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    Detecting Keratoconus Progression

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    Researchers have found that corneal epithelial thickness measure­ments may be useful in detecting actively progressing versus stable keratoconus (KC). This work builds on previous research that showed epithe­lial analysis can increase the sensitivity for early diagnosis of KC.1,2

    “With comprehensive mapping through spectral-domain (SD) OCT, it is possible to reproducibly measure parameters of epithelial thickness,” said Marcony Santhiago, MD, PhD, at the University of São Paulo in Brazil.

    Map of keratoconus progression.

    MIN-MAX. KC progression documented in one year. Red arrow = high variability of the min-max parameters.

    Study details. The researchers enrolled 50 patients with progressive KC (maximum keratometry [Kmax] increase of 1 D per year), 50 with stable KC, and 50 healthy controls. All indi­viduals underwent SD-OCT imaging to obtain epithelial thickness maps and pachymetry. Minimum and maximum epithelial thicknesses of the map and the difference between the thicknesses (min-max) were compared between the groups. “We aimed to identify mea­sures of corneal epithelium that behave differently in stable keratoconus from those in progression,” Dr. Santhiago said.

    Results. Epithelium min-max was the only epithelial parameter with a statisti­cally significant difference between the stable and progressive KC groups. Eyes with stable KC presented min-max mean values of –18.2 ± 6.6 μm. In contrast, progressing KC eyes presented mean values of –23.4 ± 10.3 μm (p < .0001).

    Findings assessed. “We found that epithelial measures are useful to iden­tify eyes with progressing KC and that the variation between the minimum and maximum epithelial points was significantly greater in progressing KC eyes,” said Dr. Santhiago. “A possible ex­planation for the min-max difference in progression is that the corneal epitheli­um has rapid cell turnover and is highly reactive to asymmetries in the shape of the underlying stromal surface.”

    In addition, he said, “This study confirms that metrics associated with the asymmetric reactive capacity of the epithelium are capable of detecting subtle differences between groups,” which he described as “more mean­ingful than values such as epithelial thinnest point.”

    A substantial aspect of the research team’s methodology is that “we iden­tified eyes that have progressed based on the limits that would make them candidates for corneal crosslinking (1 D over a year), regardless of their final KC stage,” Dr. Santhiago noted. “Only grouping these eyes in stages, regardless of progression, creates a bias for analyzing any variable role in relevant KC progression.”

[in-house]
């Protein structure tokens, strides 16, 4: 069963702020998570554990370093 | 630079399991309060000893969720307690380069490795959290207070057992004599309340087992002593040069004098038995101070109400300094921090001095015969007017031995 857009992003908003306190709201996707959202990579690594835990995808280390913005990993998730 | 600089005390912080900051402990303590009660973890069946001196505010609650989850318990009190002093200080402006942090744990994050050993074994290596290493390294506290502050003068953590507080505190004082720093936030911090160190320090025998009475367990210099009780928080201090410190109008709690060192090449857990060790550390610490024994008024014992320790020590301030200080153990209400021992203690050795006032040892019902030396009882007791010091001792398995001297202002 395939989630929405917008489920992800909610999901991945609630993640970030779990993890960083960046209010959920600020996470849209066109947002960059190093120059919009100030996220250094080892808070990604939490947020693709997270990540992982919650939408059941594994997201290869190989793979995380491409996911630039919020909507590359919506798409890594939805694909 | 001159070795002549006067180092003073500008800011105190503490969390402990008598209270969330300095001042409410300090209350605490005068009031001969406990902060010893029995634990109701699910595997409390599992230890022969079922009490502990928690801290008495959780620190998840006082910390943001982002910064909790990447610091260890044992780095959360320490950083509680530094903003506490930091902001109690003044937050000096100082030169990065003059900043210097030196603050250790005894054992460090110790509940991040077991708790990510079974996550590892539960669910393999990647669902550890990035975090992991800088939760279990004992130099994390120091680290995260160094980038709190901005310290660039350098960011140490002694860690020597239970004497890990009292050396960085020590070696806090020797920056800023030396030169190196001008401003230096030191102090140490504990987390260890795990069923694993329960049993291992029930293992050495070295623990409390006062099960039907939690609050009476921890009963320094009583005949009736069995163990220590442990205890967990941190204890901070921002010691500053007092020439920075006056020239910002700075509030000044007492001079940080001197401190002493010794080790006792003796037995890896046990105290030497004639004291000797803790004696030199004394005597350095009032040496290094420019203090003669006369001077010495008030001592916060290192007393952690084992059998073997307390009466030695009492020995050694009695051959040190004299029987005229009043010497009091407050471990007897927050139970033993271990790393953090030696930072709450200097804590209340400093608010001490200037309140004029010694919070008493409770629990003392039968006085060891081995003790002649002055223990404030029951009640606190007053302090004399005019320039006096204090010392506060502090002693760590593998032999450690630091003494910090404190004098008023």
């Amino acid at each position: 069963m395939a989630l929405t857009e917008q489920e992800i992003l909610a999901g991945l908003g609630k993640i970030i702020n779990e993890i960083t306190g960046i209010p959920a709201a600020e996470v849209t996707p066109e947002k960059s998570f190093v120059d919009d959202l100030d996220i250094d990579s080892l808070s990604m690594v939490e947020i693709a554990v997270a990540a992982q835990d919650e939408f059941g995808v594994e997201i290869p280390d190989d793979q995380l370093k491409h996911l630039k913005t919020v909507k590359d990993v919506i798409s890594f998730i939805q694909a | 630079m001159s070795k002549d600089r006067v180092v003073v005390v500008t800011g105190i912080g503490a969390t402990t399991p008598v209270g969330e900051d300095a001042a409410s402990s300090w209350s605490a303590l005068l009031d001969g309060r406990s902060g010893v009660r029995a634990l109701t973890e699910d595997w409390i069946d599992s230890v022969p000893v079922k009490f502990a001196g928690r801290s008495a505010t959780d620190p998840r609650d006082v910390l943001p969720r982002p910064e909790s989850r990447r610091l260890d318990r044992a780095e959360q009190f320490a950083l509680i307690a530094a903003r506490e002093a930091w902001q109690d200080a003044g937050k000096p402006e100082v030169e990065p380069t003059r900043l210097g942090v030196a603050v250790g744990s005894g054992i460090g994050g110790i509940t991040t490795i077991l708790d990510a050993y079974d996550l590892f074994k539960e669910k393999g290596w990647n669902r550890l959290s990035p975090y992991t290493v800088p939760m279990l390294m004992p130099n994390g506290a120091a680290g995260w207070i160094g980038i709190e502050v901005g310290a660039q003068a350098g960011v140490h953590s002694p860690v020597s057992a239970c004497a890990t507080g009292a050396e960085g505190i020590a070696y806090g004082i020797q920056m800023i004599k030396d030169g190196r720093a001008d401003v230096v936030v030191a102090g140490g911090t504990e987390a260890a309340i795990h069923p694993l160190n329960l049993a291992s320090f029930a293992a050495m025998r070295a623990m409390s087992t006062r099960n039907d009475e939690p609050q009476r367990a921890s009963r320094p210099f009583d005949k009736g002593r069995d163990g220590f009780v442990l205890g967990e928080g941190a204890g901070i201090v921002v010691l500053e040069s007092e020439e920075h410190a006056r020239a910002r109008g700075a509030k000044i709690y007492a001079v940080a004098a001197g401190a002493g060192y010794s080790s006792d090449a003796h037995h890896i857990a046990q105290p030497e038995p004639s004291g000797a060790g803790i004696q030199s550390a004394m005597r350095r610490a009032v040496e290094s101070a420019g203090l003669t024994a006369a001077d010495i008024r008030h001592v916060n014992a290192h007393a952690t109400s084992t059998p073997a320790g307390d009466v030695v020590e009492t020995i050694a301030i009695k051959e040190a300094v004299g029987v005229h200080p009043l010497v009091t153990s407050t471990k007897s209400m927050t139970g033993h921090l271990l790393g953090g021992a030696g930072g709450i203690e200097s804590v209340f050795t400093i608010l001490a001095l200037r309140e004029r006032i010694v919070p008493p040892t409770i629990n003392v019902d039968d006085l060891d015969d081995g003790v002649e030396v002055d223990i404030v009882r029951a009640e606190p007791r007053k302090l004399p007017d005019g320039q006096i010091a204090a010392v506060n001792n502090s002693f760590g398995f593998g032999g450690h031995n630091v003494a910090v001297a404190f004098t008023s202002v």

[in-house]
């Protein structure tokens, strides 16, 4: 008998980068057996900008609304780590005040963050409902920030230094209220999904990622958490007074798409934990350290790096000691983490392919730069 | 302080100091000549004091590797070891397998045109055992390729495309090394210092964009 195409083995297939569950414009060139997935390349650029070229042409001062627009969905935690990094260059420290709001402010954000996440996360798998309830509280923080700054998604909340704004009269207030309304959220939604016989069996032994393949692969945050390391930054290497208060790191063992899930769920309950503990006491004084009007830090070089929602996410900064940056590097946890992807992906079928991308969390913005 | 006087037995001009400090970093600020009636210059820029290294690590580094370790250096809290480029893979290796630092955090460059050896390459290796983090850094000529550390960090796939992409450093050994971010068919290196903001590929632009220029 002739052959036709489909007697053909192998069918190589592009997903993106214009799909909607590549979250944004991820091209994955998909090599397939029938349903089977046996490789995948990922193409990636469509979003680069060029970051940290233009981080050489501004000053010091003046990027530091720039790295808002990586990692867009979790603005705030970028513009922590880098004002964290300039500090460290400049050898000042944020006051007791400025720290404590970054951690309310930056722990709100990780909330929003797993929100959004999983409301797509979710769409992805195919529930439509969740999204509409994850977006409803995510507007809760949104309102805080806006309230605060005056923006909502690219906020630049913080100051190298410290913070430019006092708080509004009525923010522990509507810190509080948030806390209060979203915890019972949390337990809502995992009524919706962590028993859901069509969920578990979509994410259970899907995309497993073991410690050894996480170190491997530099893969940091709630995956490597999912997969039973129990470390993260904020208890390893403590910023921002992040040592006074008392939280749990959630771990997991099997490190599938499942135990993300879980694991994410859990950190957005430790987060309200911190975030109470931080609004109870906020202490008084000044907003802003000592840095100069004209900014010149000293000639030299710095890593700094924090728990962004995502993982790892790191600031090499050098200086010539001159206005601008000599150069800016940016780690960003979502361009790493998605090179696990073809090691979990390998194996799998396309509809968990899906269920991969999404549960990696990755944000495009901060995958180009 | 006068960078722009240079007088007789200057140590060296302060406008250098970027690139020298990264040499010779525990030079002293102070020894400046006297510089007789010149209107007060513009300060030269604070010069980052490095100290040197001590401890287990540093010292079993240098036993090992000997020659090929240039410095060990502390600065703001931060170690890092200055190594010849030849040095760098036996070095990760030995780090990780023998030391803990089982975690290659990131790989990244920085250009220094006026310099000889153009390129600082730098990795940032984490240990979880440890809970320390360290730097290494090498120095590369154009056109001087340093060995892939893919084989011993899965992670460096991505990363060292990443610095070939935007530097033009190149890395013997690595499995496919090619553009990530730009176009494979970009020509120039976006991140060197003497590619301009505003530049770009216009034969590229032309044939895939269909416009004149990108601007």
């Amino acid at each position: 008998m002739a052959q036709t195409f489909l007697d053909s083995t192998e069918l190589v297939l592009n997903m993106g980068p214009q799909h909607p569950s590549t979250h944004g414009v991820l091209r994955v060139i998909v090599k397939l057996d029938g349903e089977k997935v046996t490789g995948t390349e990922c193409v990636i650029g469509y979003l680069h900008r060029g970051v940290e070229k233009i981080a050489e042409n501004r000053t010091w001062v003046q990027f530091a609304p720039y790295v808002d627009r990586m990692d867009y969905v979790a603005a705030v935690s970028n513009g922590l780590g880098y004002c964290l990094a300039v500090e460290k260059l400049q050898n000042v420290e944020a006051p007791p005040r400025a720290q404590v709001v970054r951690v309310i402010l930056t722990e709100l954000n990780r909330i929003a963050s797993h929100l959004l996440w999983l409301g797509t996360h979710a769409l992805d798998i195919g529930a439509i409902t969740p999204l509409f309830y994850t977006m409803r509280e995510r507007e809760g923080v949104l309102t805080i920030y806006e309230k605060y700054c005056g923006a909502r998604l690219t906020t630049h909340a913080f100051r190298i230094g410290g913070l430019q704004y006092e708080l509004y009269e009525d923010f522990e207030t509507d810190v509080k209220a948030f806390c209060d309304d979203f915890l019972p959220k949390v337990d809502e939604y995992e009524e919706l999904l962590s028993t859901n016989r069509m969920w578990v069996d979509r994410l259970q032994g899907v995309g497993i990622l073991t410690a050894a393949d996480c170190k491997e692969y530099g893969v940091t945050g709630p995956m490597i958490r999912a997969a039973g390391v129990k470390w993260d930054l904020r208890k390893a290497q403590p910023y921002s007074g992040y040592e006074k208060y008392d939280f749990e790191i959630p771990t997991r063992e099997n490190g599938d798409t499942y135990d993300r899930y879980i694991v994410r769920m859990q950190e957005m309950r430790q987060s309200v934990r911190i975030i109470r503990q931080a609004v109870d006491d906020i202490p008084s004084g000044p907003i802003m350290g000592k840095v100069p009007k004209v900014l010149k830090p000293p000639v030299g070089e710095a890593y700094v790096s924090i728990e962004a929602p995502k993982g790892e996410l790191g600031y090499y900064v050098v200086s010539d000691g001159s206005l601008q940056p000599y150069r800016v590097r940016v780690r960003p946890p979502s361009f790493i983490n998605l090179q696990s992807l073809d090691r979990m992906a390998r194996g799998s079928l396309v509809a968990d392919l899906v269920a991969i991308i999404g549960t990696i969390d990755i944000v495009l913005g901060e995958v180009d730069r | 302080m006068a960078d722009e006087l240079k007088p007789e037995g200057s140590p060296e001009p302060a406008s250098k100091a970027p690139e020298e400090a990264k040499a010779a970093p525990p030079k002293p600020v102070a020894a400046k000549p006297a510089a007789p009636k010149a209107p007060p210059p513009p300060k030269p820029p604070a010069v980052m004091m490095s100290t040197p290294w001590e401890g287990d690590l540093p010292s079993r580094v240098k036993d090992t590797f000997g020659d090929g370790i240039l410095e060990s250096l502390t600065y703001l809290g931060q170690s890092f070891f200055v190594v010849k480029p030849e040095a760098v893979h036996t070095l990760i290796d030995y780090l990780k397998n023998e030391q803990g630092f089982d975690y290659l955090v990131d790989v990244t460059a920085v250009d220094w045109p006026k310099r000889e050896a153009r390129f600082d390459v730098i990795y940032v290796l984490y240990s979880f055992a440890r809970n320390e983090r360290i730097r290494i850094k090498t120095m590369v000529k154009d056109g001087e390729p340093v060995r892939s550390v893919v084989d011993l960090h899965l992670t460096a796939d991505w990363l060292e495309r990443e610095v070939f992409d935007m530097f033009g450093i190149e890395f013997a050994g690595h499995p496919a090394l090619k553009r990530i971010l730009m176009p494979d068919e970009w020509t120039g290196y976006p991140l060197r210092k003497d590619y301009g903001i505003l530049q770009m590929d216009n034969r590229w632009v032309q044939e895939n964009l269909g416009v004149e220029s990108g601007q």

Next steps. An important part of the group’s research involves the iden­tification of inflammatory biomarkers possibly correlated with structural impairment in eyes with KC, Dr. San­thiago said. Their next step: publishing their latest work, which “showed that progressing KC eyes have a higher concentration of interleukin 6 [IL-6] and cortisol” versus that observed in eyes with stable KC, he said. He added, “There is a significant correlation be­tween increased IL-6 and cortisol with corneal structural change in keratome­try and pachymetry.”

    Takeaway for clinicians. “Combined with the topography of the cornea, the epithelial map helps to understand structural alterations that represent the disease,” Dr. Santhiago said. “It can be a promising complementary tool both in the follow-up of a patient with KC and in the preoperative course of a patient who is a candidate for refractive sur­gery. In this group, we want to identify KC in its early forms.”

    —Patricia Weiser, PharmD


    1 Santhiago M et al. Ophthalmol Science. 2023;3:100256.

    2 Wang Y et al. J Refrac Surg. 2018;34(3):201-211.


    Relevant financial disclosures: Dr. Santhiago—None.

    For full disclosures and the disclosure key, see below.

    Full Financial Disclosures

    Dr. Chaudhary Bayer: C,L,S; Boehringer Ingelheim: C; Novartis: C,S; Roche: L,S.

    Dr. Santhiago Alcon: C; Ziemer: C.

    Dr. Skowronska-Krawczyk Visgenx: C.

    Disclosure Category



    Consultant/Advisor C Consultant fee, paid advisory boards, or fees for attending a meeting.
    Employee E Hired to work for compensation or received a W2 from a company.
    Employee, executive role EE Hired to work in an executive role for compensation or received a W2 from a company.
    Owner of company EO Ownership or controlling interest in a company, other than stock.
    Independent contractor I Contracted work, including contracted research.
    Lecture fees/Speakers bureau L Lecture fees or honoraria, travel fees or reimbursements when speaking at the invitation of a commercial company.
    Patents/Royalty P Beneficiary of patents and/or royalties for intellectual property.
    Equity/Stock/Stock options holder, private corporation PS Equity ownership, stock and/or stock options in privately owned firms, excluding mutual funds.
    Grant support S Grant support or other financial support from all sources, including research support from government agencies (e.g., NIH), foundations, device manufacturers, and\or pharmaceutical companies. Research funding should be disclosed by the principal or named investigator even if your institution receives the grant and manages the funds.
    Stock options, public or private corporation SO Stock options in a public or private company.
    Equity/Stock holder, public corporation US Equity ownership or stock in publicly traded firms, excluding mutual funds (listed on the stock exchange).


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